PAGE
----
A “sackful” of hopes

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It took a “sackful” of courage
A revolutionary “sackful” / A “sackful” of courage
A “sackful” of everything

It was back in 1968 when Piero Gatti, Cesare Paolini and Franco Teodoro arrived at Zanotta. In that year of social revolution, these three synergic young architects were determined to demolish the concepts of the bourgeois home. To do so, they held in their hands (literally!) a new idea: a totally new type of seat in the form of a large sack made from vinyl cord, partly filled with tiny balls of polystyrene. They showed their prototype to Aurelio Zanotta, a courageous and ready-to-experiment businessman who had already manufactured products considered “unthinkable” at the time, like the Blow inflatable armchair by Pas, D’Urbino and Lomazzi.

Zanotta was quick to appreciate the design's communicative and disruptive power so, in 1969, the Sacco chair officially went into production, with a few technical improvements and a guarantee of quality.

These are the facts behind the design: the rest is history. Sacco has became part of our collective imagination, appeared on stamps along with other icons of Italian design, has been re-interpreted on many occasions and in many different ways (for football teams and anniversaries, transformed into a sculpture and adopted by the worlds of art and fashion). It has entered popular national culture through the Peanuts cartoon strips and in the unforgettable scene of Fracchia in the office of his boss.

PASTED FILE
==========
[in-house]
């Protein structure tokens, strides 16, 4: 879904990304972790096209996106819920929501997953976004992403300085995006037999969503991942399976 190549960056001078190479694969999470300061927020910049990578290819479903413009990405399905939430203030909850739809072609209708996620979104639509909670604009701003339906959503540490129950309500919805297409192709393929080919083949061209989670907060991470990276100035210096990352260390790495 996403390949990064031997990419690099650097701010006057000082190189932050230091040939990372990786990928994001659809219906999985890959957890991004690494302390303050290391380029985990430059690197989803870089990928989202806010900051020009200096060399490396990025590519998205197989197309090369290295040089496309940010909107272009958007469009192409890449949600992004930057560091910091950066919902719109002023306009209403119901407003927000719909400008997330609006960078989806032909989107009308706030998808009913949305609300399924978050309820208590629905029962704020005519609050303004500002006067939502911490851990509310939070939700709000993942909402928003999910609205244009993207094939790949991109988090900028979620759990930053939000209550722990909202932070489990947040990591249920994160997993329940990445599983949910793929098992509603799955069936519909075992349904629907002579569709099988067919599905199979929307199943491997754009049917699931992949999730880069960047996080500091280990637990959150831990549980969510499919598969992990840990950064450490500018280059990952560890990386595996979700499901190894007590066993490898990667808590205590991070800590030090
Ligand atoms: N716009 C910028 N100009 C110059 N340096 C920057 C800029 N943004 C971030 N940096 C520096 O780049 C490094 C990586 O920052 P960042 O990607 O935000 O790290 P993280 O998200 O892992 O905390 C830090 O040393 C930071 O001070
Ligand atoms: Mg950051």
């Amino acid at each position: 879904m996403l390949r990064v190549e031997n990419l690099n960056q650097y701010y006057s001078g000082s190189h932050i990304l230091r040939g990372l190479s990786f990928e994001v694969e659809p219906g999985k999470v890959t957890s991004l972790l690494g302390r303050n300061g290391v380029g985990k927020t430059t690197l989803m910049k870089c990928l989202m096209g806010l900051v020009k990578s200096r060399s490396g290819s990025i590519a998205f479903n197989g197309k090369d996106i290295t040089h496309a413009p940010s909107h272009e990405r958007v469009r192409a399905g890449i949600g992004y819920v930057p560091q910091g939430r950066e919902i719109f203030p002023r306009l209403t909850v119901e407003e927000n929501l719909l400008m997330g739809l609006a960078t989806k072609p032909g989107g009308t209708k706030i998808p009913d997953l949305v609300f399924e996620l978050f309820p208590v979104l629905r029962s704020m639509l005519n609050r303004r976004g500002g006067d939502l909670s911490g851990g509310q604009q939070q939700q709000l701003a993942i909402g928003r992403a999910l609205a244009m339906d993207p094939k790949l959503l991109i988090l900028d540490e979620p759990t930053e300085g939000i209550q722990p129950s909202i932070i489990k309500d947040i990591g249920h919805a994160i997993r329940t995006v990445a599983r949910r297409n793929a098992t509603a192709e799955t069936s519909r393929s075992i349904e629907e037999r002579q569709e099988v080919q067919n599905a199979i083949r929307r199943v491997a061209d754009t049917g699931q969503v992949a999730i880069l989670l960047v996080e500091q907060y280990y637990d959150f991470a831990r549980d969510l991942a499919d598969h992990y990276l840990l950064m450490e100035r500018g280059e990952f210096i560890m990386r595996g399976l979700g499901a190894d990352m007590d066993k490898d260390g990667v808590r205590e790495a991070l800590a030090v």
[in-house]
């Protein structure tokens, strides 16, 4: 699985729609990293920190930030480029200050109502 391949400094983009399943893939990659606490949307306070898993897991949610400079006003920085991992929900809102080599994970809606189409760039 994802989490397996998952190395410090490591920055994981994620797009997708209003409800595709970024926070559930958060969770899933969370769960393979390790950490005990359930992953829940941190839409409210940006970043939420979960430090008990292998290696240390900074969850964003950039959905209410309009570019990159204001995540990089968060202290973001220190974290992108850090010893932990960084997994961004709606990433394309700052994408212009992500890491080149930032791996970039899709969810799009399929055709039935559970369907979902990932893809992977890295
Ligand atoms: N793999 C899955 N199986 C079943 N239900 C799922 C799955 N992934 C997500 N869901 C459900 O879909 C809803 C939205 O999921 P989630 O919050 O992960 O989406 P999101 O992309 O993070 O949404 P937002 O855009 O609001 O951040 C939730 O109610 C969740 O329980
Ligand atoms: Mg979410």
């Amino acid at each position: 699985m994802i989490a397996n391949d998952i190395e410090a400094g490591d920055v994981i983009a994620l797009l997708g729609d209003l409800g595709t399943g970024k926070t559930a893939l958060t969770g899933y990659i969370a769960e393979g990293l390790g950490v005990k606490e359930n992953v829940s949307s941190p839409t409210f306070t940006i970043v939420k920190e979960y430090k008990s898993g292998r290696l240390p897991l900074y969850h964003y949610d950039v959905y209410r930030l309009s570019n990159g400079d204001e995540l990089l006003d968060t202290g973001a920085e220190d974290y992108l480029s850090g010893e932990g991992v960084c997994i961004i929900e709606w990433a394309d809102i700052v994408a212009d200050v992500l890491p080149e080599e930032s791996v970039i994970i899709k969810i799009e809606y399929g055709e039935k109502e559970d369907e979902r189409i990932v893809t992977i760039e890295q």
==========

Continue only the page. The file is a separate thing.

Selected for the Golden Compass award in 1970, Sacco also appeared at the MOMA in New York in 1972 as part of the legendary exhibition “Italy: The New Domestic Landscape”. It now forms part of numerous museum collections around the world. And it is still one of Zanotta's best selling products, having never experienced a drop in sales figures.

The fact is that Sacco is a perfect expression of the 1968 motto of “all power to the imagination” which called into question all established rules of social conduct, culture, personal relations, and collective action. Also rejected were traditional ways of living, with their formality, bourgeois environments and rigid armchairs. Sacco was the opposite - soft, structureless and anti-conformist. The definitive anti-chair, Sacco appeared at a time when architects and designers began to reflect on the importance of ergonomics and young people were demanding a new approach to the human body. Sacco responded perfectly to the demand for a universal chair capable of adapting to all users. An innovation, a provocation, a revolution, and perfectly in line with the ideals of creativity and freedom of the period, Sacco was “a concept, not a shape”. As such it has been able to symbolise an epoch and survive for fifty years. Today, in our nomadic homes and hybrid work spaces, Sacco is just as modern as ever.

The 50+1 celebrations start at the stand in the Salone del Mobile international furniture exhibition with the presentation of a sculpture in white Carrara marble dedicated to Sacco by the Indian artist Krishnaraj Chonat.

Then, in Piazza XXV Aprile, at the old "custom house" showrooms of Zanotta and Tecno (which became the parent company of both brands in 2017), an installation of Sacco and Sacco Small seats will be available for adults to relax on and kids to have fun on as they listen to talks and public conferences.